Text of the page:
|Kansas editorials||/News/Analysis and Opinion/Editorials/Kansas editorials|
When is a cut not a cut?
On Thursday, Gov. Sam Brownback sent his budget director, Shawn Sullivan, to outline to the news media nearly $63 million in spending reductions for the fiscal year that began on Saturday. Although Sullivan acknowledged that “a couple things you could call pure cuts or reductions” but added, “what we tried to do was minimize the impact on services.”
Rural county residents soon will have a more convenient way to drop off recyclable materials.
Congratulations to Douglas County officials for moving forward on plans to provide increased recycling opportunities for rural residents.
Using incomplete or incorrect ‘facts’ to make his points is damaging the credibility of the Kansas governor.
Gov. Sam Brownback’s sloppy — or calculated — misuse of various figures to illustrate his administration’s successes is taking a toll on his credibility.
It’s great news that every student in Lawrence now will be able to experience the arts through a special school-only Lied Center performance each year.
The expansion of free Lied Center performances to all students in the Lawrence school district is a great gift to the community.
Amendments to a draft plan should help clarify what the city envisions — and doesn’t envision — for the proposed East Ninth arts corridor.
A city advisory group has been working hard to address concerns about the East Ninth Street arts corridor. Hopefully, the revised East Ninth Work Plan Draft that will be considered by Lawrence city commissioners tonight will allow this project to move forward with broader community support.
Delays in establishing a central transfer hub are hampering efforts to improve the city’s bus service.
Lawrence city commissioners have sent transit officials back to the drawing board on plans for a new transfer hub to serve the city’s T bus system, but without much clear direction about what they are looking for in an alternative plan.
Years of partisan politics and failing support from the governor and state legislators may soon kill the once-promising Kansas Bioscience Authority.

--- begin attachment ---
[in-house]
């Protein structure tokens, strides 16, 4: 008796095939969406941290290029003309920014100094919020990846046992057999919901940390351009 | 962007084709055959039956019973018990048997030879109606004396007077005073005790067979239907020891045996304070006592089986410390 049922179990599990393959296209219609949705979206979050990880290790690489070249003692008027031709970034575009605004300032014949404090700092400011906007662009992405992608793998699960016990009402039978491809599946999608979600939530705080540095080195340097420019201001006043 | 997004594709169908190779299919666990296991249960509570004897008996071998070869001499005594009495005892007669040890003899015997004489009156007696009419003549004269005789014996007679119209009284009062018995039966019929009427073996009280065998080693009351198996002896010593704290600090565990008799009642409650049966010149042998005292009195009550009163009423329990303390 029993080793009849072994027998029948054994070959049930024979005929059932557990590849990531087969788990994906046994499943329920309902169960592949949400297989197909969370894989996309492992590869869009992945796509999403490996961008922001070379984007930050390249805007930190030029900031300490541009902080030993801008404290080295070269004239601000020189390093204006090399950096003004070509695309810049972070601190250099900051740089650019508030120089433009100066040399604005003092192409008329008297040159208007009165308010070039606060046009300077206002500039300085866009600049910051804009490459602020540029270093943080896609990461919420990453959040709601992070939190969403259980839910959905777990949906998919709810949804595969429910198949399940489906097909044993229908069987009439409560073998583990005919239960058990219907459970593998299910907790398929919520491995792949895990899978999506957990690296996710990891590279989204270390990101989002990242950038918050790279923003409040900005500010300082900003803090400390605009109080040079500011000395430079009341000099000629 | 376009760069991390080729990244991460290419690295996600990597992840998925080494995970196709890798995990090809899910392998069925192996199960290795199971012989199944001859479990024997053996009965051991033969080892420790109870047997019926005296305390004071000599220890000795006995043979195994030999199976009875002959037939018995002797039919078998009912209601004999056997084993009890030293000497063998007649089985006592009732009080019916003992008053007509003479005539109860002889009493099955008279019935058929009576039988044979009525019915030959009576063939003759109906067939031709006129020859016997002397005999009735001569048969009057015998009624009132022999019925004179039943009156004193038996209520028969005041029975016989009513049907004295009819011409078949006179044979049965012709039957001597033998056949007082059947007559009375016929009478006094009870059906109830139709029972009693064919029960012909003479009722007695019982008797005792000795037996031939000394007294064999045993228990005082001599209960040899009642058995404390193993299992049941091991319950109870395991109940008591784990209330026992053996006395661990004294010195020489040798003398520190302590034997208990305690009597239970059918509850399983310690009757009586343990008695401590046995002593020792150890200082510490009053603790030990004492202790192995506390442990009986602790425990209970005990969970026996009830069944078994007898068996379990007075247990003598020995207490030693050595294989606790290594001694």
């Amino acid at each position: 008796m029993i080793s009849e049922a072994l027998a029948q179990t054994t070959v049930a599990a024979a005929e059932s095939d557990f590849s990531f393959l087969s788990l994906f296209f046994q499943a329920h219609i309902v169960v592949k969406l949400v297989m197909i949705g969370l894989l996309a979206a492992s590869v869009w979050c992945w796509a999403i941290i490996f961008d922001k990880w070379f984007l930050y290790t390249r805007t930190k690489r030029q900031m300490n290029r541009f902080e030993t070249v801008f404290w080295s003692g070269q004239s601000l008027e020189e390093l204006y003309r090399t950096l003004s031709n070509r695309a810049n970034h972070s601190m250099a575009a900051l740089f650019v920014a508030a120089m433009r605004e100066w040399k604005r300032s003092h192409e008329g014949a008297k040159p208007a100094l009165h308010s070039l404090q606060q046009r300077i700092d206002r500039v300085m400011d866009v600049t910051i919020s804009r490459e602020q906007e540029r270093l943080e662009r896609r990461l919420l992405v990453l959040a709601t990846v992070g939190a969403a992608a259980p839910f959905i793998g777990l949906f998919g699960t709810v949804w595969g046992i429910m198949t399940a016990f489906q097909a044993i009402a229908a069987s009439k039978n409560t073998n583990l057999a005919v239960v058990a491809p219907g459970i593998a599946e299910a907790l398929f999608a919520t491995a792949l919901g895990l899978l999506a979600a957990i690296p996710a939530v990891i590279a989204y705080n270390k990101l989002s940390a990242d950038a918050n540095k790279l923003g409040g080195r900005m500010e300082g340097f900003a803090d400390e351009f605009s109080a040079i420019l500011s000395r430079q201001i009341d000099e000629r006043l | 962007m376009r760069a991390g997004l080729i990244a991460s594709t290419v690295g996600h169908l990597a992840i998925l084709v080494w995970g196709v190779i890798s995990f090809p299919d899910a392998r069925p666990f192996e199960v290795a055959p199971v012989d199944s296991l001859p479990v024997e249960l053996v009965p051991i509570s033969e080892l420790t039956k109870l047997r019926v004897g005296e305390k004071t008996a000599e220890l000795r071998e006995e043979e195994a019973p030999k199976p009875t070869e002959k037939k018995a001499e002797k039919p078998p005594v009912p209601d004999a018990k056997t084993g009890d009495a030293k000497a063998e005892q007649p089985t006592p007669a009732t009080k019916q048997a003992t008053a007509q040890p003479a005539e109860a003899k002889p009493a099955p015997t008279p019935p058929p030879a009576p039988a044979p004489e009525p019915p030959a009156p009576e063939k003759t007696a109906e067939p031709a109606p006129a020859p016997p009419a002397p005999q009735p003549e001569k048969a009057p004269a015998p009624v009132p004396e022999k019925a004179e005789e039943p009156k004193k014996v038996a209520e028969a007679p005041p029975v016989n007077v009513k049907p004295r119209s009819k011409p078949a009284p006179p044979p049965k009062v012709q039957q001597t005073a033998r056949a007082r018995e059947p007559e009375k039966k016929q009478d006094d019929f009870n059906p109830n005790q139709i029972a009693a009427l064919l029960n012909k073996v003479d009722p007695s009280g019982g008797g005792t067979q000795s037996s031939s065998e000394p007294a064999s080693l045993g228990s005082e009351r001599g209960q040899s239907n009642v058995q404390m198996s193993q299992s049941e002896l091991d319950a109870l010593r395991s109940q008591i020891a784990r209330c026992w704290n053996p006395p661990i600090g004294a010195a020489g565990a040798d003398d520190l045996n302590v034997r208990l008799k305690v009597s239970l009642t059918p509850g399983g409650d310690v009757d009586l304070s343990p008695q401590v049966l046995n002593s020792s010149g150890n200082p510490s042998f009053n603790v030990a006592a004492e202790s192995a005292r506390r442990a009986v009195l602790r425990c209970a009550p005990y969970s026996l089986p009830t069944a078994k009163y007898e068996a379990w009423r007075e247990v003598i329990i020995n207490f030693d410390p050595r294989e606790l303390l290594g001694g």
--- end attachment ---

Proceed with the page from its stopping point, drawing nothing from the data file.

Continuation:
It’s sad to see an agency that started with such promise and delivered such benefits for Kansas now facing almost certain death.
Access to super-fast Internet service will be an attractive selling point for students and faculty at Baker University.
Small colleges like Baker University in Baldwin City offer a number of advantages for some students over larger schools like Kansas University.
A large increase in the number of Kansas teachers leaving the state or the profession doesn’t bode well for the future of K-12 public schools in the state.
A new report on the number of Kansas teachers leaving their jobs should be of huge concern to state officials. The number of teachers retiring or leaving the field has risen dramatically in the last several years, and that loss could have a big impact on the quality of K-12 education in the state.
Kansas election officials should welcome a university expert’s audit of voting machine data.
Secretary of State Kris Kobach and election officials in Sedgwick County should welcome an audit that would compare election results reported by voting machines in that county with the paper backup that records each ballot cast on the machines. If these election officials are concerned with protecting the accuracy and integrity of Kansas elections, they should want to know for sure whether the voting machines they are using are accurately recording the votes being cast.